img_small = cv2.resize(img, None, fx=1.0/ds_factor, fy=1.0/ds_factor, interpolation=cv2.INTER_AREA)
num_repetitions = 10
sigma_color = 5
sigma_space = 7
size = 5

#Apply bilateral filter the image multiple times
for i in range(num_repetitions):
img_small = cv2.bilateralFilter(img_small, size, sigma_color, sigma_space)

img_output = cv2.resize(img_small, None, fx=ds_factor, fy=ds_factor, interpolation=cv2.INTER_LINEAR)

dst = np.zeros(img_gray.shape)

# Add the thick boundary lines to the image using ‘AND’ operator

dst = cv2.bitwise_and(img_output, img_output, mask=mask)
return dst

This is the function that we implemented and it is going to help us to cartoonize the live video footage. There are comments on almost every line of code, so you can understand what is happening, but we are going to explain to you every single line anyway.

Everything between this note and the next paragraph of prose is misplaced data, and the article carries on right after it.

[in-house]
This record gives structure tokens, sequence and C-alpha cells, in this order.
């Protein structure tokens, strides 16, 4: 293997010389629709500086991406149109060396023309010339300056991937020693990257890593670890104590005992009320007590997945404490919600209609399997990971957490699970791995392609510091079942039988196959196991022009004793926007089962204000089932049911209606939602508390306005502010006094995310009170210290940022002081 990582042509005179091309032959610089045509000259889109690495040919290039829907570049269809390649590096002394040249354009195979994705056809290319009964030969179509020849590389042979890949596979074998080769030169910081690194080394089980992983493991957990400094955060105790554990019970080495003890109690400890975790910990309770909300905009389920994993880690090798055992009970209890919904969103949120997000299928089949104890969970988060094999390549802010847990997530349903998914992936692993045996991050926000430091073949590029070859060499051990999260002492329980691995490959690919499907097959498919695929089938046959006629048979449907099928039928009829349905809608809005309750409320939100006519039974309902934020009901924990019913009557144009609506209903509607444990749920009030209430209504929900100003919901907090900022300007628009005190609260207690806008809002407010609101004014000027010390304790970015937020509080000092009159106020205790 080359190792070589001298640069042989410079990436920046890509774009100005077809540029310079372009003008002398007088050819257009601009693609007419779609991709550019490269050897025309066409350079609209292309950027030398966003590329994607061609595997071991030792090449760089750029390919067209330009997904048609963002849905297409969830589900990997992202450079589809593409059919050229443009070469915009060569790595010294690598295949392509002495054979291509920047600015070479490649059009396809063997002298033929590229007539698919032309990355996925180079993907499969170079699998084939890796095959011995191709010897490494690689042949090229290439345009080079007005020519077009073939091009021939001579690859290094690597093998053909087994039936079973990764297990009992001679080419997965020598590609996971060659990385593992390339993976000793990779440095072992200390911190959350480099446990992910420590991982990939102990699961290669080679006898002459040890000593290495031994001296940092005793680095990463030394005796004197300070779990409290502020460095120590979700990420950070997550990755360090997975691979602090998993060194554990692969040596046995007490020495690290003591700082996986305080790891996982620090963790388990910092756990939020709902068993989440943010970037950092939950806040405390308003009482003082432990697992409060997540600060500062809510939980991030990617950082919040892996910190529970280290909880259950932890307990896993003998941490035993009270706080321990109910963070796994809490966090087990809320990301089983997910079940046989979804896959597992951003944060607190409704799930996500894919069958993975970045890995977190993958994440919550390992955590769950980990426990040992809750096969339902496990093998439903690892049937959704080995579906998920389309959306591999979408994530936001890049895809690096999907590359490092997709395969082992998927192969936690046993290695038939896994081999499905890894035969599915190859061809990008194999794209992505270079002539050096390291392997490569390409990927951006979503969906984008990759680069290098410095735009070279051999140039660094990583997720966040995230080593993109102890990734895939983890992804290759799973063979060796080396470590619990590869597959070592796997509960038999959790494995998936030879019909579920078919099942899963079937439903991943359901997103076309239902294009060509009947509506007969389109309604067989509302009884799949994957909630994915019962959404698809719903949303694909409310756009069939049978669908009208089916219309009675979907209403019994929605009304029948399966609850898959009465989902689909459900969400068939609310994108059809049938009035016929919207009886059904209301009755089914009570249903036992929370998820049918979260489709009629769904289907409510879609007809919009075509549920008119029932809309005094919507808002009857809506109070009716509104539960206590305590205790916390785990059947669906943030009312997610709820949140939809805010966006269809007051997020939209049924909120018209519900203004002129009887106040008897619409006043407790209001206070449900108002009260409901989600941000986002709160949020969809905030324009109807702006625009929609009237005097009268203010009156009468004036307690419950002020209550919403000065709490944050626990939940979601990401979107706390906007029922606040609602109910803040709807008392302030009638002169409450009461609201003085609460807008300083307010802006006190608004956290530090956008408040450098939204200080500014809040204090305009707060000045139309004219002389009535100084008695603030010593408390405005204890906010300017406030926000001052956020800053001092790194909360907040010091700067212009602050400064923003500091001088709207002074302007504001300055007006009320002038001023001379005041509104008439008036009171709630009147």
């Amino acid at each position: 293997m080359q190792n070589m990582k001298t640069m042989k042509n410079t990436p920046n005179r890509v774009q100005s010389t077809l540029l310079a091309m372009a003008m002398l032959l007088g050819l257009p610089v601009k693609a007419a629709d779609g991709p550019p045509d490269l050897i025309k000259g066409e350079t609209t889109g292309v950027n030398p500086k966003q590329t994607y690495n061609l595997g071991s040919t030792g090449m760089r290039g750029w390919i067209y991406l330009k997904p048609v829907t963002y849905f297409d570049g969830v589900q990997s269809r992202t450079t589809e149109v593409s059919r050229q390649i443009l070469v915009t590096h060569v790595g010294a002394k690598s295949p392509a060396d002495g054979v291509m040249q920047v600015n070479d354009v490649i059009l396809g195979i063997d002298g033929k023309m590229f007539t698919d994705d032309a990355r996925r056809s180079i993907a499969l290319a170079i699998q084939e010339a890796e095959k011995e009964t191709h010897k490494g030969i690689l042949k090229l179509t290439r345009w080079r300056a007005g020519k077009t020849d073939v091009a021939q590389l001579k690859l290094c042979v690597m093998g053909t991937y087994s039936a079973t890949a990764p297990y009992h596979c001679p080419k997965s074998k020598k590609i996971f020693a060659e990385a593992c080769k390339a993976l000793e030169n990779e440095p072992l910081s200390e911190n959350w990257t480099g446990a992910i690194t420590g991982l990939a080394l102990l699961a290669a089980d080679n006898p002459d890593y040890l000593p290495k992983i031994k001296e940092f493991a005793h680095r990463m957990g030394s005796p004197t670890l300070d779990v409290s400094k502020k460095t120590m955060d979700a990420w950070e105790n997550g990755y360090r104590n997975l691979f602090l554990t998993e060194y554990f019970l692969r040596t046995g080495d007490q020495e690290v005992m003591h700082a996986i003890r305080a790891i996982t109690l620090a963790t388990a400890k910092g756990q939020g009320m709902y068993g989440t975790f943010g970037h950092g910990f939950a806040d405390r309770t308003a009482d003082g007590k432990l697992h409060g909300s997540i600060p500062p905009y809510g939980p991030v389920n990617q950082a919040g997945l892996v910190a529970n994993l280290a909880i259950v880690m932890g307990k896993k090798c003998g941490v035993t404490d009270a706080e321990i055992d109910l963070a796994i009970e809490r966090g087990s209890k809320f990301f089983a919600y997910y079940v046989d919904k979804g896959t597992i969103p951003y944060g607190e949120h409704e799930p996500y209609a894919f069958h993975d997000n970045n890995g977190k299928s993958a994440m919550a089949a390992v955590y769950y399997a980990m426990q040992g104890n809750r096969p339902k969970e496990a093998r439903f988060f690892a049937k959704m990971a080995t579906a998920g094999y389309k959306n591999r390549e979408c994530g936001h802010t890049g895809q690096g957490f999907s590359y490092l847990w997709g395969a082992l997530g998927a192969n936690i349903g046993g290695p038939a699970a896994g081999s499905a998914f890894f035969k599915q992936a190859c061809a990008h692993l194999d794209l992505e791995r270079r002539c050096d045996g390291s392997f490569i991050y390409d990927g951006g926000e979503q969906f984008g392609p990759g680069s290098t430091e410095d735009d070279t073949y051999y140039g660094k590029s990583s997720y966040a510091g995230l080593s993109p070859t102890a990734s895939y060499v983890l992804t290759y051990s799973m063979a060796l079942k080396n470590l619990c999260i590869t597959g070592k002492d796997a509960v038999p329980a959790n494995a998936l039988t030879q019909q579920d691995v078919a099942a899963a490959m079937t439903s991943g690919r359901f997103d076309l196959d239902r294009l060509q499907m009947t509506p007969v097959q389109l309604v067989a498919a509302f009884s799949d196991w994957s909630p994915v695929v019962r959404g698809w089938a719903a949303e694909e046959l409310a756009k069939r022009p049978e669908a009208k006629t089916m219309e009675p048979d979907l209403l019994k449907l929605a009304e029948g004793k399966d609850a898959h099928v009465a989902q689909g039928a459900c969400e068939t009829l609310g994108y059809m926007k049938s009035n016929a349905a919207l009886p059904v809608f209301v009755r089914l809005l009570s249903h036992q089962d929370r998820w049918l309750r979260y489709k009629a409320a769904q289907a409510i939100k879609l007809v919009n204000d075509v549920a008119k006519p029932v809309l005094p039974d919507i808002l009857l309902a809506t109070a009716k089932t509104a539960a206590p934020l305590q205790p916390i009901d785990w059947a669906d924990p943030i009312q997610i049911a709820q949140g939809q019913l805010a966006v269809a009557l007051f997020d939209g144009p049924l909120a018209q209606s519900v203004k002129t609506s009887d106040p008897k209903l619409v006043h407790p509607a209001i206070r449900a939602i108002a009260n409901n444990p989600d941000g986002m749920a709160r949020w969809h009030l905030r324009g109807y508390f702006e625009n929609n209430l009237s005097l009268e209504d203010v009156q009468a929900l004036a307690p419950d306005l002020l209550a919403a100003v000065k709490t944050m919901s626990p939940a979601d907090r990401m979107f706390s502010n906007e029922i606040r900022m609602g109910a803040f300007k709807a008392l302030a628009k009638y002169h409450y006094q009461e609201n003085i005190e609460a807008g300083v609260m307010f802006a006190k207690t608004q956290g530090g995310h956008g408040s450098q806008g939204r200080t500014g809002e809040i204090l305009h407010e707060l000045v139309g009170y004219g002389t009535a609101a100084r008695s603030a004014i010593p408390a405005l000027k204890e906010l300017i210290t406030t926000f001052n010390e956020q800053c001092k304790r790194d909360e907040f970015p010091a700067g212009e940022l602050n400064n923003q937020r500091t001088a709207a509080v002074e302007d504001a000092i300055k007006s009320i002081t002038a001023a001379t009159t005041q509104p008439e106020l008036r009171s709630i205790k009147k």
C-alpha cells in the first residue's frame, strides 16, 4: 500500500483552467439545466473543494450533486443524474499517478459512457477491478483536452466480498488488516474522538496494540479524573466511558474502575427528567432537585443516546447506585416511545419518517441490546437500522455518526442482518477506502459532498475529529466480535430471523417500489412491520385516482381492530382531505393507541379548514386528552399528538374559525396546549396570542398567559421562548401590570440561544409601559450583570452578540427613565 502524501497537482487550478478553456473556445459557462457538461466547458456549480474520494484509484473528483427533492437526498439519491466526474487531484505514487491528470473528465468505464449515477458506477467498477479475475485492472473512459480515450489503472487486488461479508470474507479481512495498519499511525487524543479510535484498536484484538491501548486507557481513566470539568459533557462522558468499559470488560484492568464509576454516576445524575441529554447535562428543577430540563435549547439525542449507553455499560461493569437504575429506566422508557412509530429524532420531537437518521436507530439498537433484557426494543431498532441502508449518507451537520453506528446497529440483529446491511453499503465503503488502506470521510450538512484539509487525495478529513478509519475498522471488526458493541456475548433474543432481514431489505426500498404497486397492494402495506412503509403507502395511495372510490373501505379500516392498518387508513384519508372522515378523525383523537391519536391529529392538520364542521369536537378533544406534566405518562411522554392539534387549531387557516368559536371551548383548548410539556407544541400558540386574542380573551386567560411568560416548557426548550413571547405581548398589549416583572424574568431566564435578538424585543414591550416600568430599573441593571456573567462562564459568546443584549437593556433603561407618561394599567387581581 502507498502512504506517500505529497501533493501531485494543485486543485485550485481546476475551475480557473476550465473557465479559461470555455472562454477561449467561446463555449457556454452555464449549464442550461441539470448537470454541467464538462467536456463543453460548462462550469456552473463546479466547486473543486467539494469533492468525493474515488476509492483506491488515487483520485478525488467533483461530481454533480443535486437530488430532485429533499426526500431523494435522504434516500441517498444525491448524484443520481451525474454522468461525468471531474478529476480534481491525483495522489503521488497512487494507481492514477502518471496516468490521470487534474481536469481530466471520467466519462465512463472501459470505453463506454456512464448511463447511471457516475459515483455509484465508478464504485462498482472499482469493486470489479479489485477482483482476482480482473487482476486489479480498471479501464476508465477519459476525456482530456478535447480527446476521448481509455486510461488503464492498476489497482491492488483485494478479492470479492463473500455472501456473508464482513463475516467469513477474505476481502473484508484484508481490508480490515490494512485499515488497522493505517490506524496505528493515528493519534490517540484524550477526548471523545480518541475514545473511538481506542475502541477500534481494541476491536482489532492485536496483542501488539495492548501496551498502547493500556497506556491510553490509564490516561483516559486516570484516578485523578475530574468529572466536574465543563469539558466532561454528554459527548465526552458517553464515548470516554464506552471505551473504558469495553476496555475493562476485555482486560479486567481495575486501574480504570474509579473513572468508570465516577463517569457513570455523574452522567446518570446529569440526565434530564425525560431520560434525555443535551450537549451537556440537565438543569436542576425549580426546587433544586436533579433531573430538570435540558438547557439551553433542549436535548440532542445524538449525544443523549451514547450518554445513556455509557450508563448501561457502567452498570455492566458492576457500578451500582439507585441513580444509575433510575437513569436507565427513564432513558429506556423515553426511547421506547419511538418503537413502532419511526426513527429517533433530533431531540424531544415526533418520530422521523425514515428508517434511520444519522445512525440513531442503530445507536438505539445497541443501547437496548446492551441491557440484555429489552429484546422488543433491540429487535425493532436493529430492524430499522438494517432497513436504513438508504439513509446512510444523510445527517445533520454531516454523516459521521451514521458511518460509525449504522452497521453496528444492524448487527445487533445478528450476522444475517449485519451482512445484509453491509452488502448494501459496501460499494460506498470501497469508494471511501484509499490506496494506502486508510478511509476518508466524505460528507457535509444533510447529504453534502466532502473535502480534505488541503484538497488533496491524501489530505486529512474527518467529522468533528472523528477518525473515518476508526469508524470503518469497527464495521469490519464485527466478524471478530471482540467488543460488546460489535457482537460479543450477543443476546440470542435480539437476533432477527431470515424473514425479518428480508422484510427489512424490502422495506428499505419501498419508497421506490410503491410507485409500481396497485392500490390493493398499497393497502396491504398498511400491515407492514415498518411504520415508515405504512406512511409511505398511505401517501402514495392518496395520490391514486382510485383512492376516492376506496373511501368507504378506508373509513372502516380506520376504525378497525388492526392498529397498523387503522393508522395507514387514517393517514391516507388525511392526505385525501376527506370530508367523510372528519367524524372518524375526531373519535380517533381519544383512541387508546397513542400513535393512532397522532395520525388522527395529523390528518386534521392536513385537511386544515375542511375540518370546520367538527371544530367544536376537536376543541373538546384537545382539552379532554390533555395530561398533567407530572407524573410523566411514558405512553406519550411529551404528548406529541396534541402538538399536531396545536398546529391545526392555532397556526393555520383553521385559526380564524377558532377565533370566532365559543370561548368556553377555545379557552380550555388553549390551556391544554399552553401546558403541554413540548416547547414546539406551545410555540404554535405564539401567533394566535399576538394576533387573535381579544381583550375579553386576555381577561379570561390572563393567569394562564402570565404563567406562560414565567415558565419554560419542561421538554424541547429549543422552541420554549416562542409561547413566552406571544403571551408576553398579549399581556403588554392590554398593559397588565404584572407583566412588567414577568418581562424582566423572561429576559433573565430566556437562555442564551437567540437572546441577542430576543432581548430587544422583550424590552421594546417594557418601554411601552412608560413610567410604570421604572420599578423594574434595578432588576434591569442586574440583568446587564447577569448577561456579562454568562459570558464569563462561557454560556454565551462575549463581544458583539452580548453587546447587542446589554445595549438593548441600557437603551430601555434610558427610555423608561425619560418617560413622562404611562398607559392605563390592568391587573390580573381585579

Firstly the function takes three arguments, the image, the blur factor and the sketch mode. The first argument is pretty self-explanatory, the second is blurring the image on order for the image to get the effect like it is painted, and the third is going to determine if the footage has color or not (if it is set to “False”, the footage is going to have color).

# Convert image to grayscale
img_gray = cv2.cvtColor(img, cv2.COLOR_BGR2GRAY)

First, we are converting the image to gray in order to use some of the required operations and for faster execution time.

# Apply median filter to the grayscale image
img_gray = cv2.medianBlur(img_gray, 7)

Then we are applying a median filter in order to remove any noise from the footage.

# Detect edges in the image and threshold it
edges = cv2.Laplacian(img_gray, cv2.CV_8U, ksize=5)
ret, mask = cv2.threshold(edges, 100, 255, cv2.THRESH_BINARY_INV)